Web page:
Unformatted text preview: Chapter 16
1 Bank Foreign Exchange (FX) Bank Risk Management Risk
x Commercial banks may conduct international finance Commercial operations in several ways: operations
– Contract with domestic customers to create assets, Contract liabilities, & off-balance sheet contingency items (letters of credits) denominated in foreign currency. credits) – Contract with foreign customers to create assets, liabilities, Contract and off-balance sheet contingency items in either foreign currency or dollars. currency – Purchase & sell foreign currencies for customers & offer Purchase hedging services to customers with exposures in foreign currencies. currencies. – Trade foreign currencies on their own account. + 2 Foreign Exchange Rates
x x x x Foreign exchange rate is simply the price of one Foreign country’s currency relative to another country’s currency. currency. Foreign exchange rates are set by supply & Foreign demand, when there are no restrictions on currency trading. currency Price relationship between major currencies Price changes from minute to minute. changes Indirect rate is exchange rate expressed in units of Indirect home currency to foreign currency, the direct rate. +
3 Spot Market & Forward Market
x Two types of foreign exchange markets Two distinguished by the dimension of time. distinguished
– Spot market deals in currencies bought & sold for Spot essentially immediate settlement on delivery & take place at the spot-exchange rate & are cleared (payment made) on the so called value date, normally two days after the buyer and seller agree on the transaction. buyer – Participants in forward market buy & sell currencies for Participants future delivery at the forward-exchange rate. Contract maturities in the forward market range from several days to months and, in the case of so-called hard currencies, even years. + even 4 5 Types of Organization
x Edge Act
– Allows banks to conduct international business Allows from offices outside home state. from – Chartered under Sec. 25(a) of Federal Reserve Chartered Act & not subject to state banking laws. Act – Capitalized with at least $2 million. – Conduct international operations abroad Conduct through domestic offices. + through
6 Types of Organization (Continued)
x Shell branches & representative offices.
– Located overseas for booking Eurocurrency Located liabilities or issuing foreign loans. liabilities – Located in financially obscure places (like Located Bahamas) where they avoid local taxes. Bahamas) – Don’t conduct local business. – Act like domestic LPOs--don’t take deposits. x Full service foreign branches.
– Act as extension of main bank. – Conduct wholesale banking business. +
7 Types of Organization (Continued)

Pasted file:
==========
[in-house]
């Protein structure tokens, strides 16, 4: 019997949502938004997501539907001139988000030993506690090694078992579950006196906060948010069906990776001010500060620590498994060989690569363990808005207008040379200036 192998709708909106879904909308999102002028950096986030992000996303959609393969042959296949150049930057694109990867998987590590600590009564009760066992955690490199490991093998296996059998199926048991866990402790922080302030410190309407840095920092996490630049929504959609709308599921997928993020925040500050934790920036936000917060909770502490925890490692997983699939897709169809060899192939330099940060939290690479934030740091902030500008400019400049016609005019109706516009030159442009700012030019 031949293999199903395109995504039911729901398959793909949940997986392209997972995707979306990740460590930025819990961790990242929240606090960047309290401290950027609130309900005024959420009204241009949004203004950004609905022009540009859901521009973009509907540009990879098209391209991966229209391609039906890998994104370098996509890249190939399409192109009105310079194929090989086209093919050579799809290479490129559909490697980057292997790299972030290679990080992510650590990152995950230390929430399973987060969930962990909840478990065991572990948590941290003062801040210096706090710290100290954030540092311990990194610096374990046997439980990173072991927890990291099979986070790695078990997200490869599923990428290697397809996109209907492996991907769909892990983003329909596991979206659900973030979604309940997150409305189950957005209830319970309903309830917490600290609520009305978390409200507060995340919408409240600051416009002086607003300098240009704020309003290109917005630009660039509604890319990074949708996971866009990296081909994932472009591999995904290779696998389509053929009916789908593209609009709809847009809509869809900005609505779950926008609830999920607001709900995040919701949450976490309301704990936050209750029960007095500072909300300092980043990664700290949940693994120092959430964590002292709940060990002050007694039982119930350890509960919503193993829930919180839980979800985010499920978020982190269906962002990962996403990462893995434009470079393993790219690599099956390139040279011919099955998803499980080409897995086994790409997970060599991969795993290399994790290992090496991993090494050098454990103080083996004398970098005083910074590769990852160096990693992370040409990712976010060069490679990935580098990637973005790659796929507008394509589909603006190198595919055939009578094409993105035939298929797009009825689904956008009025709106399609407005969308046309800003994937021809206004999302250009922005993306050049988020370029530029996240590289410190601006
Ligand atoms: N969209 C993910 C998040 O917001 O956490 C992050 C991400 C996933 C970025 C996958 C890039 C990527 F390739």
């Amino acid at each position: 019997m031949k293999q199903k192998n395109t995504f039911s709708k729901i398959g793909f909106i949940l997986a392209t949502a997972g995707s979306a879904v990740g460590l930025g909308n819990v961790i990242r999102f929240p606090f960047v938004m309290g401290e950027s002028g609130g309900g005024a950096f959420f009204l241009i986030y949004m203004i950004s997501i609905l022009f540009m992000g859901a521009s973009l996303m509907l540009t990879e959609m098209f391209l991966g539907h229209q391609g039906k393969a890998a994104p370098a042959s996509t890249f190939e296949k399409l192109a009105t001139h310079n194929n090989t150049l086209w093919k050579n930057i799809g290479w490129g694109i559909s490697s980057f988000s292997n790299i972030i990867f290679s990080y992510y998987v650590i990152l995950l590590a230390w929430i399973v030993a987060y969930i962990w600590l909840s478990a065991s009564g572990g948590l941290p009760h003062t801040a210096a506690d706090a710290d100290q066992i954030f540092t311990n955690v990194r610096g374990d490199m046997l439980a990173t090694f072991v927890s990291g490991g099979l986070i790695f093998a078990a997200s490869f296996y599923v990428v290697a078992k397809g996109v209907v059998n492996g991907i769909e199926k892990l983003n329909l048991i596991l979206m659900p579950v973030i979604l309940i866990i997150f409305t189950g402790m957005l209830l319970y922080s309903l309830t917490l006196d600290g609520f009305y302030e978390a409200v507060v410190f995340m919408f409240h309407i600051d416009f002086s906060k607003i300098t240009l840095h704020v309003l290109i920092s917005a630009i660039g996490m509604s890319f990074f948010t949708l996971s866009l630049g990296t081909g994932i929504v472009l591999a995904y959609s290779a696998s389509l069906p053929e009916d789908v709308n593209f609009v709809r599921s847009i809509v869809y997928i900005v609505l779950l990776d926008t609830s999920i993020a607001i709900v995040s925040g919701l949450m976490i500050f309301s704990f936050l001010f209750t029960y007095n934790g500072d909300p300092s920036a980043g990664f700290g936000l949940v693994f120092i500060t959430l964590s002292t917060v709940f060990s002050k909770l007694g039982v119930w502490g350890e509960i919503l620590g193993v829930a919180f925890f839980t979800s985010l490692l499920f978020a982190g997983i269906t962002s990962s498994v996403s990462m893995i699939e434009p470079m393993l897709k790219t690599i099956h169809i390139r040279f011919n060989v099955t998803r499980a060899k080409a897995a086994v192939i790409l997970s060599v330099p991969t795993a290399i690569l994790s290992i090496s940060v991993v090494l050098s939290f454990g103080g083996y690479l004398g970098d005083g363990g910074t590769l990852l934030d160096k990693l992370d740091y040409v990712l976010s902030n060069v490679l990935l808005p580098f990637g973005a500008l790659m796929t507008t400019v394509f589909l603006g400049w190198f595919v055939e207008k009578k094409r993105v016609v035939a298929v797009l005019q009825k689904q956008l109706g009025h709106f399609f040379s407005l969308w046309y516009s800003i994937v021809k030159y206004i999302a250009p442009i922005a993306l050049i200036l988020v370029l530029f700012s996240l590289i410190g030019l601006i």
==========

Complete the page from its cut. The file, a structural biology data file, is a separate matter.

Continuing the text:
x Merchant banks.
– Investment banking subsidary. – Conduct Glass-Steagall prohibited activities. x Consortium banks.
– U.S. & foreign banks form consortium. – Able to fund loan syndications. – Able to get into Eurofinancings +
8 Types of Organization Types (Continued) (Continued)
x International banking facilities.
– IBFs authorized in 1981 by Fed to let banks do IBFs what they were allowed to do overseas. what – IBF’s relatively unregulated & able to compete IBF’s for deposits without reserve requirements. + for 9 Foreign Exchange Market
x Spot market & forward market.
– Spot market deals in currencies bought & sold for Spot immediate settlement on delivery immediate – Forward market deals in currencies bought & sold Forward for future delivery at an agreed exchange rate. for x Foreign exchange quotations.
– Direct rate is home currency to foreign currency Direct which is indirect rate. which x Interest arbitrage.
– Riskless on currency with difference prices in two Riskless markets + markets 10 10 Interest Rate Swaps
x Interest rate speculator holds equal Interest positions on short (sell) and long (buy) sides. sides. x Only value dates are different. x Protects against risk of holding a net Protects exchange position where spot might shift for other reasons. for x At end of month contract, can close 12month position and take the profit. +
11 11 The Eurocurrency Markets
x Eurocurrency is not just Eurodollars. x Eurocurrencies were over $3 trillion in 1992. x Important to US in that over 1/2 of the Important transactions of US money center banks are conducted in Euromarkets. conducted x Eurodollar replaced the British pound in Eurodollar international trade. + international
12 12 Banking In A Foreign Banking Environment Environment
x Foreign operations conducted in two possible Foreign currency regimes: currency
– Eurocurrency regime-bank takes deposits and makes Eurocurrency loans in currencies other than that of host country. (Unregulated+international) (Unregulated+international) – Domestic or local currency market-competing in a Domestic domestic or local currency. (Regulated by local laws) domestic x Eurodollar liabilities are normally fixed-rate Eurodollar deposits with specific maturities. deposits x Eurodollar assets normally loans at LIBOR rates. Eurodollar 13 13 + U. S. Dependency on Foreign U. Financing Financing
x U.S. dependency on foreign financing will U.S. have major impact on international financing. have x Until 1970s, Americans invested money Until overseas to get higher yield. overseas x In 1980s, U.S. debt far exceeded peak creditor In position that was previously enjoyed. position x Foreign borrowing got easier for Americans. x Higher U.S. rates brought in foreign lenders. +
14 14 Foreign Bank’s U.S. Assets Source: American Banker April 12, 1994 April 15 15 ...
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This note was uploaded on 09/30/2010 for the course FIN 468 taught by Professor Bexley during the Fall '10 term at Sam Houston State University.
- Fall '10
- International Finance